"Tea or coffee, sir?" and immediately I'm jolted back on board the Jumbo jet and, turning toward the stewardess with the feeling of power that besets every young jetsetter, I ask if she has any mineral water. Be careful, Peter ...... don't display any form of this jetset obstinance or people's greatest fears of the returning traveller will be fulfilled ...... he's changed! Egads! Mamma mia!
There's so much to do and not enough sleep within to get them done. A comedy is being shown on the in-flight film screen, or would I prefer to take in a little classical music on the internal music system. "Classical music?" I repeat through my mind; a screeching halt: When have I ever enjoyed listening to classical music? But, here I am at thirty thousand feet, travelling at some phenomenal speed toward Sydney and all of a sudden I'm considering listening to classical music. I think the tentacles of culture may have grasped a hold of me.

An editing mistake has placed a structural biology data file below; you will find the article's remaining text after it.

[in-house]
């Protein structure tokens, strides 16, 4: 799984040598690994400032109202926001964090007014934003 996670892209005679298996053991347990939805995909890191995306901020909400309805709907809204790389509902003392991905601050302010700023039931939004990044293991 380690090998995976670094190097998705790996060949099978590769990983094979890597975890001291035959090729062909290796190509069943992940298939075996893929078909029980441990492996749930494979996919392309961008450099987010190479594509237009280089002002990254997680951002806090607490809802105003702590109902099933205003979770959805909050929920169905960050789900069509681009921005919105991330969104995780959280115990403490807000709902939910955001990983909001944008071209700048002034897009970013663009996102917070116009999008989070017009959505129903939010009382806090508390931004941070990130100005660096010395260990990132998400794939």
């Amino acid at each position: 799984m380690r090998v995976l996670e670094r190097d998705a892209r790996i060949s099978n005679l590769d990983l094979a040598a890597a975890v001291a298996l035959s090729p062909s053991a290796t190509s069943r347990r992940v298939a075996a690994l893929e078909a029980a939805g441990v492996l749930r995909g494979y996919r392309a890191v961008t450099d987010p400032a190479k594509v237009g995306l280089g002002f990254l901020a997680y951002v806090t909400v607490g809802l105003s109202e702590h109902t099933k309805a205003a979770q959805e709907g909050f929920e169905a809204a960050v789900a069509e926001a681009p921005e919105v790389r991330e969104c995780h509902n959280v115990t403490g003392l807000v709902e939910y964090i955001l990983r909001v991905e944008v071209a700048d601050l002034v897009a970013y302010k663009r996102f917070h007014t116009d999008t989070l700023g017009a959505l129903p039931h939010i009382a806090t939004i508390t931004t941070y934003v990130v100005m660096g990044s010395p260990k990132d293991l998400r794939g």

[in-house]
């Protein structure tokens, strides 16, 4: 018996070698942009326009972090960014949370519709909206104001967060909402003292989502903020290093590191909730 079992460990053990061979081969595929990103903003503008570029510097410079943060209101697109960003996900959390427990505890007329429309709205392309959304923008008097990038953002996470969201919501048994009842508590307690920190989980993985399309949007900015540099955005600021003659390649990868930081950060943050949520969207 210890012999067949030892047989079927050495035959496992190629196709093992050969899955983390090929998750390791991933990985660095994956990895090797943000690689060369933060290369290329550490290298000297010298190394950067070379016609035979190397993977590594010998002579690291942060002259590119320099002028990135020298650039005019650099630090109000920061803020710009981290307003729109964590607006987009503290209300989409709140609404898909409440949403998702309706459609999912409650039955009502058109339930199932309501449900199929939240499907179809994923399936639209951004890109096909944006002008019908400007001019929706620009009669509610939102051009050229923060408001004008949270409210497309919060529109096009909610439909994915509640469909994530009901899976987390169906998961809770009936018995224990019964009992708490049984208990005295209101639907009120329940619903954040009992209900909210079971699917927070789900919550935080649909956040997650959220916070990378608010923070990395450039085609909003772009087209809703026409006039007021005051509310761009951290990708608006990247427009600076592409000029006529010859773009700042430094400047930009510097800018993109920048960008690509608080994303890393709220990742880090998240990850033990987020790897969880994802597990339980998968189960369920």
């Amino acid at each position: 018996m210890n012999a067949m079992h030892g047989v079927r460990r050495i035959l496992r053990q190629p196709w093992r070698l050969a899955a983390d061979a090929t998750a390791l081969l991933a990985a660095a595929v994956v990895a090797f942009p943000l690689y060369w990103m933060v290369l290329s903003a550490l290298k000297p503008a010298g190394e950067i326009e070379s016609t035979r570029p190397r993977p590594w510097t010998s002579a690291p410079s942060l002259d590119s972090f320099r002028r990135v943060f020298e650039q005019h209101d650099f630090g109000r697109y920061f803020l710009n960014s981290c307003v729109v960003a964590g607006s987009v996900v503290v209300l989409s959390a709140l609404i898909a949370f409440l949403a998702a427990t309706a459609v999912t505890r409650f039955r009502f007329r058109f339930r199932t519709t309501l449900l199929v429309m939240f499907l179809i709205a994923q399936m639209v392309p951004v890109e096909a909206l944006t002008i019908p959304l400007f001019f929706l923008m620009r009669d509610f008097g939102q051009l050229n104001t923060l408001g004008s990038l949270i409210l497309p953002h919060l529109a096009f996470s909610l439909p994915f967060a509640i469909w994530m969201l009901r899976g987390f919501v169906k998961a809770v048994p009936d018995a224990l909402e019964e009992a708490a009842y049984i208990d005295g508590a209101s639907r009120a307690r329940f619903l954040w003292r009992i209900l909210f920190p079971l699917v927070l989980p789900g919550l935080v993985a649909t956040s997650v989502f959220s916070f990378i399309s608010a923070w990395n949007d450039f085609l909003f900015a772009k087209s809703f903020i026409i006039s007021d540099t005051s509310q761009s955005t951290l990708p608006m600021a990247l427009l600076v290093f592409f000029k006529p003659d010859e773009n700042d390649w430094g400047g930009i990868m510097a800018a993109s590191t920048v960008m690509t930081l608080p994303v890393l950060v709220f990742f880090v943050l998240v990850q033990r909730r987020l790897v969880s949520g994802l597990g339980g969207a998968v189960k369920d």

Taking a stroll down the aisle, I study the faces in their neat rows and, occasionally stopping my general scan, I take in a particular face or scene. I wonder where they've been, what their lives involve. Sure, some are businesspeople, but most of these people have stories of adventure to tell just as I do. I'm just dying to start conversation with someone. Back in my seat again I take a couple of pages of a magazine and, like a racing horse, my mind spears off, passing stone statues, the maoi's of Easter Island; a quick hurdle to the streets of Santiago, the gauchos of the Argentinian pampa and then as easy as the flicker of an eyelid, I'm lying beside a pool at the Hotel Maeva in Tahiti. The concert, those strange instruments, the breathy sounds of some piped instrument which had sent shivers up the back of my neck. Like a built-in slide show, I delve through my last six weeks, peering into scenes as if an observer, far removed from those past realities. Soon, oblivious to my flight and excitement, I'm asleep in a world equally as unreal as that from which I was returning.